Bonuses paid or gifts given to non-exempt employees (those entitled to overtime wages for working hours in excess of 40 per week) at the end of the year or during the holidays can, in certain circumstances, trigger the overtime calculation provisions of the Fair Labor Standards Act (FLSA). The important factor is whether the bonus is discretionary or non-discretionary.

A non-discretionary bonus is one that is agreed to or promised in advance – including a bonus paid for production levels, attendance, or as guaranteed in a collective bargaining agreement – and must be included in in an employee’s regular rate used for determining overtime pay. Non-discretionary bonuses also can include holiday bonuses paid at the same time each year and relied upon by the employees. The determination of whether or not a bonus falls within the non-discretionary designation is fact specific and should be discussed with the company’s human resource or legal counsel before deciding if and when to pay the bonus.

If a holiday or year-end bonus is found to be non-discretionary, the bonus amount must be apportioned back into the workweeks in which it was earned so that the employer can re-calculate any additional overtime pay due to an employee for the period covered by the bonus. FLSA regulations require that overtime must be paid at the time it is earned. However, in the case of a bonus that is deferred for longer than a week, the regulations also provide that employers may disregard the bonus in computing the regular hourly rate for a particular week until the bonus amount for the workweek can be ascertained. Once the bonus amount is ascertained, that amount must be apportioned back over the workweeks of the period during which it may be said to have been earned and paid out (for example, a year-end bonus that may encompass the entire work year).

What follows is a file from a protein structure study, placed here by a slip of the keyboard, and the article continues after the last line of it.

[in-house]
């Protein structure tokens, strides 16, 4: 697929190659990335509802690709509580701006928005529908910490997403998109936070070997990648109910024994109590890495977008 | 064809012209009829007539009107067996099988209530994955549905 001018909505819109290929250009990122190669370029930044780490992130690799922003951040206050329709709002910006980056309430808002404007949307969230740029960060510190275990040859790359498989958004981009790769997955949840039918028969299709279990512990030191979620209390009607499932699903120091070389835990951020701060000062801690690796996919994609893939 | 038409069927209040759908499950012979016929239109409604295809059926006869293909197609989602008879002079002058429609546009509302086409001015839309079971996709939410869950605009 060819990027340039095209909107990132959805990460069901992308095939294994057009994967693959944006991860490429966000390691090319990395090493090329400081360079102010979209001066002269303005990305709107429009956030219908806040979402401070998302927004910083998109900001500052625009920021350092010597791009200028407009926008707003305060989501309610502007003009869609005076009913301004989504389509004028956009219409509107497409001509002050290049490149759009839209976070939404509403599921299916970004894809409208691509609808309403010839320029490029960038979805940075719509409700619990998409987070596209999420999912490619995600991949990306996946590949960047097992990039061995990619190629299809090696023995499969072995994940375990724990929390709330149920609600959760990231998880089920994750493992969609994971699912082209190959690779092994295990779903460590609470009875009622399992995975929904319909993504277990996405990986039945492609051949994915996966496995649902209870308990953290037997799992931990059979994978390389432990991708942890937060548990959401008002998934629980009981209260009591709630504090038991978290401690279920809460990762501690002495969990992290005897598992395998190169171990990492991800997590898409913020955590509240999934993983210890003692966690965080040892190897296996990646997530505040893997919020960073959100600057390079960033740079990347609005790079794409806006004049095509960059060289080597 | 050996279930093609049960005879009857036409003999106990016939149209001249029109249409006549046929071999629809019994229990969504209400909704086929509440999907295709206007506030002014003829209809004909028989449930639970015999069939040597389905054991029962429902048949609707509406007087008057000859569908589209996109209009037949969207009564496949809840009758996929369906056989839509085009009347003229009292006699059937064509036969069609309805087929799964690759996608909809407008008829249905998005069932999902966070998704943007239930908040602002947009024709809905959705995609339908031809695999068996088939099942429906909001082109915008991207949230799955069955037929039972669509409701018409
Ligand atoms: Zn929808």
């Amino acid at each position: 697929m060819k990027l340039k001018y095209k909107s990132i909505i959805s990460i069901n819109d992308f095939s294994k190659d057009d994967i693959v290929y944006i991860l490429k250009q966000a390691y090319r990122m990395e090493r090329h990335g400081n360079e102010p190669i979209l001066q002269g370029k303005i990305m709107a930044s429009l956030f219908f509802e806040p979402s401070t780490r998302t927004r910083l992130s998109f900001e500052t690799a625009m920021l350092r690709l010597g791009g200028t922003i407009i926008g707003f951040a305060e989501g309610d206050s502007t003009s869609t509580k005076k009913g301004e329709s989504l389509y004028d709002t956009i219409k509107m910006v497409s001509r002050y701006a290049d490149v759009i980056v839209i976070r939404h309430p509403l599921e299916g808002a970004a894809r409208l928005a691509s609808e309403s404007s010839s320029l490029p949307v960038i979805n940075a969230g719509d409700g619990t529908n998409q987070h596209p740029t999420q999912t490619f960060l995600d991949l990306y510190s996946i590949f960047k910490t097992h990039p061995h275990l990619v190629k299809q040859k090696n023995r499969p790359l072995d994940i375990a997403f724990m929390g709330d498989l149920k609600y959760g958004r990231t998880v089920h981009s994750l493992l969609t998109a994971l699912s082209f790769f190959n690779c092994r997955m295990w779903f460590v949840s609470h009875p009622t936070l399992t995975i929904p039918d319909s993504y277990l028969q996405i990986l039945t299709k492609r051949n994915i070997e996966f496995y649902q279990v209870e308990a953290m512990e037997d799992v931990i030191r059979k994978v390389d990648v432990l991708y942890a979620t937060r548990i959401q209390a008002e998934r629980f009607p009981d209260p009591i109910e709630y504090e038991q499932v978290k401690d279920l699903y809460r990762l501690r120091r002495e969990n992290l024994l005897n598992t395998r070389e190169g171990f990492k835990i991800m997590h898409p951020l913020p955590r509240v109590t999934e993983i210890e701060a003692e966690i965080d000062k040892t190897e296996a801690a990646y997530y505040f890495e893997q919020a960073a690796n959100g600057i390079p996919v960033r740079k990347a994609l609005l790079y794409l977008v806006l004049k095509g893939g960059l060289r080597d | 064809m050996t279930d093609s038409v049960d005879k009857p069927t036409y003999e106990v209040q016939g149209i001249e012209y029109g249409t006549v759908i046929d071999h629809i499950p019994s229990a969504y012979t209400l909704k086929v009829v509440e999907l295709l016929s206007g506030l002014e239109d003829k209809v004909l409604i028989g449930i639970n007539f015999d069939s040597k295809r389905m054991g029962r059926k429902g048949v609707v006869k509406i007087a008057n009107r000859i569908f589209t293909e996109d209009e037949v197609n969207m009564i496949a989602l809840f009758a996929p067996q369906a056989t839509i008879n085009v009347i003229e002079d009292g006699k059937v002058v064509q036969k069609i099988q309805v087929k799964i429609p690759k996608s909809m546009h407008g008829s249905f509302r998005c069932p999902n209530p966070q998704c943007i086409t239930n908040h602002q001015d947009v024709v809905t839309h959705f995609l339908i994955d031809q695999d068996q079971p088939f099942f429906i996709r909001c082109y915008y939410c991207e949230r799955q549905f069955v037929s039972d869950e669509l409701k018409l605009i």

On the other hand, a discretionary bonus is generally a payment that an employee does not have reason to expect; such bonus is made at the sole discretion of the employer, and is not included in overtime calculations. Such bonus is not related to any contract, promise or agreement to pay the amount, and is not in response to some expectation based upon prior payment of such bonus. Those amounts do not have to be added into an employee’s wages for purposes of calculating the “regular rate” of pay on which overtime is based.

The regulations governing the calculation of overtime payments after a non-discretionary bonus payment are quite detailed and complex. Therefore, employers who pay year-end/holiday bonuses should be prepared to support the position that a bonus is discretionary, or should be knowledgeable about the methods for adding bonus amounts back into an employee’s regular rate of pay for the purpose of calculating overtime for the year.